In the deeper pool of mixed, I still like LaHair at his current ADP of 225 — I also love Dexter Fowler, who is going at the same time, but that’s a post for another time — especially in OBP leagues. He’s not quite Carlos Pena-esque in the disparity between his average and his OBP, but walks are definitely part of LaHair’s skill set. ZiPS has him down for 24 HR and while that isn’t earth shattering production, grabbing that extra power down in the mid-200s can help to round out a good team.

Mike Axisa did a great job looking at LaHair’s platoon numbers a few weeks ago and I do share some of his concerns, but given the range he’s currently being taken in, I’m willing to work around those issues. That said, if LaHair ends up being this year’s “hot sleeper that gets taken way too early in drafts such that he isn’t really a sleeper anymore” or HSTGTWYTEINDSTHIRASA I’ll find that power elsewhere. Also worth noting: If your league counts strike outs, LaHair is going to be an anchor in that category and you may want to look elsewhere.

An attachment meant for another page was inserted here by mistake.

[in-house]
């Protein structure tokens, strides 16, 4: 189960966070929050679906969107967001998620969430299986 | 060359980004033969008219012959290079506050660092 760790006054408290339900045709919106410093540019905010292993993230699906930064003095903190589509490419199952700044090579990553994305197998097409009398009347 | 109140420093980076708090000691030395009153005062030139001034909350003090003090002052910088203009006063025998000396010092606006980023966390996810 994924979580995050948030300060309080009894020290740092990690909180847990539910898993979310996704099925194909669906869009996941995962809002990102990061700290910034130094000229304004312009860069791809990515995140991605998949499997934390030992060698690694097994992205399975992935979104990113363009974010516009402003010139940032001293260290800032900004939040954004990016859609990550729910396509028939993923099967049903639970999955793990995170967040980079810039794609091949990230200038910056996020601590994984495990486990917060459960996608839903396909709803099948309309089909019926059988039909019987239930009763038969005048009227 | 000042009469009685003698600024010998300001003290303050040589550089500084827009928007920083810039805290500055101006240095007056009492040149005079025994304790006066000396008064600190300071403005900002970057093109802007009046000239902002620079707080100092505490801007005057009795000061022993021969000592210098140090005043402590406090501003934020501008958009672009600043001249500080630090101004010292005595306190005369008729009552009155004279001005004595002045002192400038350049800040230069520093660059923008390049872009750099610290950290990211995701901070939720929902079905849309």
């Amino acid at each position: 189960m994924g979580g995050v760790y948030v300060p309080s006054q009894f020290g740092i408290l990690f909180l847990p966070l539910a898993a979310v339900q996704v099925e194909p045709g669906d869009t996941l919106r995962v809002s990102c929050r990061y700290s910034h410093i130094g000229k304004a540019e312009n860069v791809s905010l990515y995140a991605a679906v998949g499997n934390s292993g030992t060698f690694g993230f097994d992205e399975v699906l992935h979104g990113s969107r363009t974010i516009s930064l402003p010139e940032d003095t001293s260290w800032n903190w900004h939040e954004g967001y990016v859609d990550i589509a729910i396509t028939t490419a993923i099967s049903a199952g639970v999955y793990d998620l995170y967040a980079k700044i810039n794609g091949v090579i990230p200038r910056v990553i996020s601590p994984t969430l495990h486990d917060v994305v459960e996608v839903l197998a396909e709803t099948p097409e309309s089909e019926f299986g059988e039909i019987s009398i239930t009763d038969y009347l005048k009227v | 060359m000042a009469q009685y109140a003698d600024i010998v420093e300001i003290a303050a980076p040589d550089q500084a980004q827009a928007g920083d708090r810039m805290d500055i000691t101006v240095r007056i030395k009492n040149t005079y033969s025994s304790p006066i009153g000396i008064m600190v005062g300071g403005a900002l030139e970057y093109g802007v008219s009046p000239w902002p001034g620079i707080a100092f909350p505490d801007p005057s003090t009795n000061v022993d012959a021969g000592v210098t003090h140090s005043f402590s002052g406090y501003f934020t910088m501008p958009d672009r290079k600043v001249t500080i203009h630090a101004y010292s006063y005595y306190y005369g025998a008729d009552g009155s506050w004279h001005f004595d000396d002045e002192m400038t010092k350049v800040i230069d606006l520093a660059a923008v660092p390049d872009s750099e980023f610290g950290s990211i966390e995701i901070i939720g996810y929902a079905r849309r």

He isn’t without his risks or his warts, but LaHair is one of the sleepers that most interests me. With any luck, he will put together a strong season and won’t have to face the same playing time questions this time next year.




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Dan enjoys black tea, imperial IPAs, and any competition that can be loosely judged a sport. Follow him on Twitter.


5 Responses to “Sleeper Watch: Bryan LaHair”

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  1. Howard Bender says:

    Personally, I love him. Think he’s a great sleeper late in the draft. He’s either the next Mike Morse (late bloomer) or he’s going to be the next Chris Shelton circa 2006. Either way, I expect him to be at the top of the list of everyone’s Sell High articles come Mid May.

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  2. Oliver says:

    LaHair or Dunn late in the draft?

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  3. OaktownSteve says:

    There’s no such thing as a sleeper any more. I was already thinking it and this post just helped solidify it. In truly competetive leagues, everybody has the numbers you have. Just a question of how you interpret the data and how you construct your roster.

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  4. 40/40club says:

    You wrote “HSTGTWYTEINDSTHIRASA” when you should have written “HSTGTWTEINDSTHIRASA” (you added a Y in between W and T). Just wanted one of my first posts on fangraphs to be productive ;)

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  5. hifilofi says:

    In my NL Only league TheHair is definitely going to be on my team. Left handed slugger in Wrigley (and Milwaukee, and ‘nati)? Yes please. Facing the Astros and Pirates for 36 games? Yes please. The comparison to Morse is too easy, he even came up in the Mariners system.